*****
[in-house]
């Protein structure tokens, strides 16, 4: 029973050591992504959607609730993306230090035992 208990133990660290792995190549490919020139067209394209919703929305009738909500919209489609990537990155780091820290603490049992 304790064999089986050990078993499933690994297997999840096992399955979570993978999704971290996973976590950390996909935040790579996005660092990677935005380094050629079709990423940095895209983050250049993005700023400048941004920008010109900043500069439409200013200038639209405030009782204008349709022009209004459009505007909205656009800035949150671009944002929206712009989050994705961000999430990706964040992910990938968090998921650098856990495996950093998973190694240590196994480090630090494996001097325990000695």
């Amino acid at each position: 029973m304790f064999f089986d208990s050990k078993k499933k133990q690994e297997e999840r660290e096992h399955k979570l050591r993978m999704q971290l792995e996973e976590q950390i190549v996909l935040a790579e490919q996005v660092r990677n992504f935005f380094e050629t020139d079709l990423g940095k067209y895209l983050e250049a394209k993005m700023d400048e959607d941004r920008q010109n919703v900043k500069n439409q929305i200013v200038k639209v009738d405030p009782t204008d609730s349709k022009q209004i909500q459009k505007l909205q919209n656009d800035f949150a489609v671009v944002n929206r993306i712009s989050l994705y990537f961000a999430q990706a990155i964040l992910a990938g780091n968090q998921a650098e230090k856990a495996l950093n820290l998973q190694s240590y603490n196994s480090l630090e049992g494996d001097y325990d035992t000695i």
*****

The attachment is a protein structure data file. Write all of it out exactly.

[in-house]
């Protein structure tokens, strides 16, 4: 029973050591992504959607609730993306230090035992 208990133990660290792995190549490919020139067209394209919703929305009738909500919209489609990537990155780091820290603490049992 304790064999089986050990078993499933690994297997999840096992399955979570993978999704971290996973976590950390996909935040790579996005660092990677935005380094050629079709990423940095895209983050250049993005700023400048941004920008010109900043500069439409200013200038639209405030009782204008349709022009209004459009505007909205656009800035949150671009944002929206712009989050994705961000999430990706964040992910990938968090998921650098856990495996950093998973190694240590196994480090630090494996001097325990000695």
């Amino acid at each position: 029973m304790f064999f089986d208990s050990k078993k499933k133990q690994e297997e999840r660290e096992h399955k979570l050591r993978m999704q971290l792995e996973e976590q950390i190549v996909l935040a790579e490919q996005v660092r990677n992504f935005f380094e050629t020139d079709l990423g940095k067209y895209l983050e250049a394209k993005m700023d400048e959607d941004r920008q010109n919703v900043k500069n439409q929305i200013v200038k639209v009738d405030p009782t204008d609730s349709k022009q209004i909500q459009k505007l909205q919209n656009d800035f949150a489609v671009v944002n929206r993306i712009s989050l994705y990537f961000a999430q990706a990155i964040l992910a990938g780091n968090q998921a650098e230090k856990a495996l950093n820290l998973q190694s240590y603490n196994s480090l630090e049992g494996d001097y325990d035992t000695i």